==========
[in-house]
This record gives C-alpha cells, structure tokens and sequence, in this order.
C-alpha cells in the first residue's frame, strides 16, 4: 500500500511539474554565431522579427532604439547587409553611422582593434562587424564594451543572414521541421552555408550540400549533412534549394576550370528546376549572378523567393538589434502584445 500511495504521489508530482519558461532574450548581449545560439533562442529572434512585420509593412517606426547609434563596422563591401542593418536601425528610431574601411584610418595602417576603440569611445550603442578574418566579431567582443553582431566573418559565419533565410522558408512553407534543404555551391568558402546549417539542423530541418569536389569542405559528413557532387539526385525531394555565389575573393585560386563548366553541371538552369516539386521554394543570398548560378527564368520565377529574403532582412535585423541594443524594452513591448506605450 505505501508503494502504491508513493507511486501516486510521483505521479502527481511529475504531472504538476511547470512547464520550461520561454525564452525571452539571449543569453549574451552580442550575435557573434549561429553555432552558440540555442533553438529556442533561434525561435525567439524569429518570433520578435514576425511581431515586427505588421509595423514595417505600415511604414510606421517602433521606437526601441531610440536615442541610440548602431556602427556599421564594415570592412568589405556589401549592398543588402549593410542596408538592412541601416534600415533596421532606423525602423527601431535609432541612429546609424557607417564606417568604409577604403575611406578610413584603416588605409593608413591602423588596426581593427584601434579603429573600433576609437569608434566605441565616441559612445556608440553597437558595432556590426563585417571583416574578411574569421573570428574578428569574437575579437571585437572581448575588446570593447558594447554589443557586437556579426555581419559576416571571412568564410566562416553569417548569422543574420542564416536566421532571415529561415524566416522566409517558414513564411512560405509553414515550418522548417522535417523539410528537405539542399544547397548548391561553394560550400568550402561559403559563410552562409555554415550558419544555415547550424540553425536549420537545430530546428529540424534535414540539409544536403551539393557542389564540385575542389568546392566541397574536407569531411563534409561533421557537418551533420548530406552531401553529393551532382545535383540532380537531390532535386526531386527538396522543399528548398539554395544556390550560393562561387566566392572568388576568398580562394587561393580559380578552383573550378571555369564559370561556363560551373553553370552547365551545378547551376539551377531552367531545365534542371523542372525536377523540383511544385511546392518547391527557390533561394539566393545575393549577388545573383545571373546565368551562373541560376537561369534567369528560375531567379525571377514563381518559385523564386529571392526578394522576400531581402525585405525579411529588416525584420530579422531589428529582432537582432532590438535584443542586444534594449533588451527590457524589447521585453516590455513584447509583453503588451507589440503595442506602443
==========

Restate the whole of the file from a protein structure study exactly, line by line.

[in-house]
This record gives C-alpha cells, structure tokens and sequence, in this order.
C-alpha cells in the first residue's frame, strides 16, 4: 500500500511539474554565431522579427532604439547587409553611422582593434562587424564594451543572414521541421552555408550540400549533412534549394576550370528546376549572378523567393538589434502584445 500511495504521489508530482519558461532574450548581449545560439533562442529572434512585420509593412517606426547609434563596422563591401542593418536601425528610431574601411584610418595602417576603440569611445550603442578574418566579431567582443553582431566573418559565419533565410522558408512553407534543404555551391568558402546549417539542423530541418569536389569542405559528413557532387539526385525531394555565389575573393585560386563548366553541371538552369516539386521554394543570398548560378527564368520565377529574403532582412535585423541594443524594452513591448506605450 505505501508503494502504491508513493507511486501516486510521483505521479502527481511529475504531472504538476511547470512547464520550461520561454525564452525571452539571449543569453549574451552580442550575435557573434549561429553555432552558440540555442533553438529556442533561434525561435525567439524569429518570433520578435514576425511581431515586427505588421509595423514595417505600415511604414510606421517602433521606437526601441531610440536615442541610440548602431556602427556599421564594415570592412568589405556589401549592398543588402549593410542596408538592412541601416534600415533596421532606423525602423527601431535609432541612429546609424557607417564606417568604409577604403575611406578610413584603416588605409593608413591602423588596426581593427584601434579603429573600433576609437569608434566605441565616441559612445556608440553597437558595432556590426563585417571583416574578411574569421573570428574578428569574437575579437571585437572581448575588446570593447558594447554589443557586437556579426555581419559576416571571412568564410566562416553569417548569422543574420542564416536566421532571415529561415524566416522566409517558414513564411512560405509553414515550418522548417522535417523539410528537405539542399544547397548548391561553394560550400568550402561559403559563410552562409555554415550558419544555415547550424540553425536549420537545430530546428529540424534535414540539409544536403551539393557542389564540385575542389568546392566541397574536407569531411563534409561533421557537418551533420548530406552531401553529393551532382545535383540532380537531390532535386526531386527538396522543399528548398539554395544556390550560393562561387566566392572568388576568398580562394587561393580559380578552383573550378571555369564559370561556363560551373553553370552547365551545378547551376539551377531552367531545365534542371523542372525536377523540383511544385511546392518547391527557390533561394539566393545575393549577388545573383545571373546565368551562373541560376537561369534567369528560375531567379525571377514563381518559385523564386529571392526578394522576400531581402525585405525579411529588416525584420530579422531589428529582432537582432532590438535584443542586444534594449533588451527590457524589447521585453516590455513584447509583453503588451507589440503595442506602443